Mitigating replay attacks when using the implicit grant

Limited Region Support

This feature is only available for tenants under the US region. We will rollout this feature to every region in the following weeks.

When using the Implicit Grant, a cryptographic nonce must be sent on authentication requests in order to mitigate replay attacks as required by the OpenID Connect specification. The nonce is generated by the client, sent as a nonce query string parameter in the authentication request, and included in the ID token response from Auth0. This allows clients to correlate the ID token response from Auth0 with the initial authentication request.

Generating a cryptographically random nonce

Modern browsers can use the Web Crypto API to generate cryptographically secure random strings for use as nonces.

function randomString(length) {
    var bytes = new Uint8Array(length);
    var random = window.crypto.getRandomValues(bytes);
    var result = [];
    var charset = '0123456789ABCDEFGHIJKLMNOPQRSTUVXYZabcdefghijklmnopqrstuvwxyz-._~'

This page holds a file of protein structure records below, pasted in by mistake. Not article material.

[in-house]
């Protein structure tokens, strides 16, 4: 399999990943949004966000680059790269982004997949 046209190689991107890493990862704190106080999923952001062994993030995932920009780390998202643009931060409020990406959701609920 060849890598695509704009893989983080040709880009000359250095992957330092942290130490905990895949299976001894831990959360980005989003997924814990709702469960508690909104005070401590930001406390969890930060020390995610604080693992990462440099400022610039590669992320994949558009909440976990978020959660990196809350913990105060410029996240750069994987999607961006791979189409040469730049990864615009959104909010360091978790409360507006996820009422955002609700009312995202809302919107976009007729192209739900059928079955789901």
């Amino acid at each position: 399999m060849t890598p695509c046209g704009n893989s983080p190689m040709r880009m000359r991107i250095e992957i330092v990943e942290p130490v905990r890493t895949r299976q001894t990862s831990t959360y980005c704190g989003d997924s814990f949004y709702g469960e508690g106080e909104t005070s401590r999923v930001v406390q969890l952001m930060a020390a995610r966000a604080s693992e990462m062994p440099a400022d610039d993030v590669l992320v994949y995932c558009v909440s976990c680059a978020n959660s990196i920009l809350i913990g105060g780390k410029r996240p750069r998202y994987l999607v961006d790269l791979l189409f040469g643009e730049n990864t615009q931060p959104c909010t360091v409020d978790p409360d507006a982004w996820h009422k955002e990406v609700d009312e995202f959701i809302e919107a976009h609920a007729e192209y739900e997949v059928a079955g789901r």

random.forEach(function (c) {
        result.push(charset[c % charset.length]);
    });
    return result.join('');
}

Persisting nonces across requests

The generated nonce must be persisted in your web application using any of the following methods:

  • HttpOnly session cookie
  • HTML5 local storage value

For example:

window.localStorage.setItem('nonce', randomString(16));

Validating the ID token

Once Auth0 responds with an ID token, this token must be validated and decoded as usual. Its nonce claim must contain the exact same value that was sent in the request. If not, authentication should be rejected by the application.

var jwt = '...'; // validated and decoded ID token body
if (jwt.nonce === window.localStorage.getItem('nonce')) {
    // Nonce is OK
} else {
    // Nonce is not OK! Token replay attack might be underway
}